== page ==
Or how about looking at one of Europe’s best collections of aircraft at The National Museum of Flight, or seeing how Scotch whisky is made at the Glenkinchie Distillery?
You’ll find all these attractions and many more within a relatively short distance of each other in East Lothian, plus of course, it’s close to the city of Edinburgh so you can always take a train or hop on a bus and be in the city centre within an hour of most stations.
The best towns in East Lothian
There are lots of pretty rural towns and villages in this county, although many of them are quite sleepy (i.e. there’s not much going on) so they might not be quite what you’re looking for if you’ve come to Scotland to enjoy an exciting holiday.
That being said, if you’ve got a hire car you’ll be able to get to the nicest parts of the county easily enough and many of the larger towns are worth visiting in their own right.
I’ll list a few of the most important/tourist-worthy East Lothian towns below.
North Berwick is a lovely seaside town on the eastern side of the county roughly 20 miles northeast of Edinburgh that has two glorious sandy bays, golf courses to the east and west, and a boatload of popular attractions.
It’s a quaint town with lots of artisan craft shops and really good restaurants, but most people visit it to enjoy the seaside atmosphere.
If you stand anywhere on the coastline of North Berwick and look out to sea you’ll notice the gleaming white pinnacle of the Bass Rock jutting out of the waves with clouds of swirling seabirds filling the sky overhead. It’s quite a sight and I totally recommend you visit the Scottish Seabird Centre to take a boat out to the island of Fidra and the rock to see these natural wonders up close.
Another highlight of the town is something that looks a bit like a volcano rising out of the ground not far from the town centre, and in fact, that’s exactly what it is.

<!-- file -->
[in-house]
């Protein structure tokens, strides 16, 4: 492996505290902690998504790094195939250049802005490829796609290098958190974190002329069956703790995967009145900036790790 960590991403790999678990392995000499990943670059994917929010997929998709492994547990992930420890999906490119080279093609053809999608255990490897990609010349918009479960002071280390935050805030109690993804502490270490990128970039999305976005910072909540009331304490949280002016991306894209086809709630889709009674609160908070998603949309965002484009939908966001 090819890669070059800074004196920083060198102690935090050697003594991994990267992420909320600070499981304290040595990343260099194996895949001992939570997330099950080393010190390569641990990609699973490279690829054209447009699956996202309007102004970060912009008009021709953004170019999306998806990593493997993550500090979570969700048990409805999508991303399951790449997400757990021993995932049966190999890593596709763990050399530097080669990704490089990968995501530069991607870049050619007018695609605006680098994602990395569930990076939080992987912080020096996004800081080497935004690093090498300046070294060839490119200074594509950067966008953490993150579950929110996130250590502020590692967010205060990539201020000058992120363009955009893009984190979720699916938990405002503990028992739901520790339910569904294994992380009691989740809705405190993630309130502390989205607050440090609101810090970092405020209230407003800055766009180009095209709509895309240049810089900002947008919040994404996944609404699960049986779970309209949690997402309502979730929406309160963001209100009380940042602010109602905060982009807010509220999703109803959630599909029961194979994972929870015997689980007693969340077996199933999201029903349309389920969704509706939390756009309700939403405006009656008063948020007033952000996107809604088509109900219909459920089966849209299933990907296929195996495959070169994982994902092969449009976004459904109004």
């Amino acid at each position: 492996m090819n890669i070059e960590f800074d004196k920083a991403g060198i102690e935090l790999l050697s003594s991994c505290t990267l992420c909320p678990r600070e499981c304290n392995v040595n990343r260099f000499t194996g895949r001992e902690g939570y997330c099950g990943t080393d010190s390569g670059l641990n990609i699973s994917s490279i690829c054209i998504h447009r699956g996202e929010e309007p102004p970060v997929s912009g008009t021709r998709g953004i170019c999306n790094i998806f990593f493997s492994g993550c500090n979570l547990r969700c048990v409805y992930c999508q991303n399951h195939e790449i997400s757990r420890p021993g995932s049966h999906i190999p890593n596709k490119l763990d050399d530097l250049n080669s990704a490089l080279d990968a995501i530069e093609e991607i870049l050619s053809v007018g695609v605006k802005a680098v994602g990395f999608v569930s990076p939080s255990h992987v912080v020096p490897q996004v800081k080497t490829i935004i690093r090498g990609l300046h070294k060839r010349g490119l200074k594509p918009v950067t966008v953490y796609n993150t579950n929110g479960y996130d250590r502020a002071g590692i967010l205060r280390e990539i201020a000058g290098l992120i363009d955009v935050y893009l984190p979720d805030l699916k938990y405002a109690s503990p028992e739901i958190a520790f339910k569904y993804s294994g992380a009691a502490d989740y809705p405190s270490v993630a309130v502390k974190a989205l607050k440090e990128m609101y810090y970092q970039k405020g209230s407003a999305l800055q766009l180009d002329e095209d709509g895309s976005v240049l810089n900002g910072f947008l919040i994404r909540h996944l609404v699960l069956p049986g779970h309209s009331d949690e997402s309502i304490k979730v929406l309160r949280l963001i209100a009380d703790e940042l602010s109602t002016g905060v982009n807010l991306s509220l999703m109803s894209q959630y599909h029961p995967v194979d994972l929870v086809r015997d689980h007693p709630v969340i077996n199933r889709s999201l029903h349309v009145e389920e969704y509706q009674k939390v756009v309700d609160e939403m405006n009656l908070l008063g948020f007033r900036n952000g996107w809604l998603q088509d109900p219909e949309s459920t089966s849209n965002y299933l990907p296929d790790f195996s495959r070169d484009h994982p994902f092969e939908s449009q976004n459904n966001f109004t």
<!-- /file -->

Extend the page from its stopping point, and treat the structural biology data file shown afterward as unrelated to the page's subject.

North Berwick Law is a 187-metre volcanic hill that offers stunning views at the top, with the dramatic Tantallon Castle clearly visible to the east and Yellowcraig beach a short distance away to the west.
These attractions alone make North Berwick worthy of a visit, and I have to say this picturesque coastal town is my favourite place to visit in East Lothian on a sunny Sunday afternoon.
Dunbar is located around 30 miles east of Edinburgh and 30 miles north of the English border, with good transport links from the capital city so it can be reached by train in under half an hour.
There’s a lot of history in the town and one of the most influential people in the history of conservation was born there – John Muir – who later went on to establish the great American National Parks of Yosemite Valley and the Sequoia National Park.
The work of John Muir has been immortalized in Scotland with the 134-mile John Muir Way walk and cycle trail that stretches across the country from Helensburgh in the west to Dunbar in the east, and it’s fitting that Dunbar is the location for a museum devoted to him.
Dunbar is renowned for it’s record levels of sunshine and Sunny Dunny, as it’s known, enjoys one of the driest climates in Scotland with a mere 600mm of rainfall annually.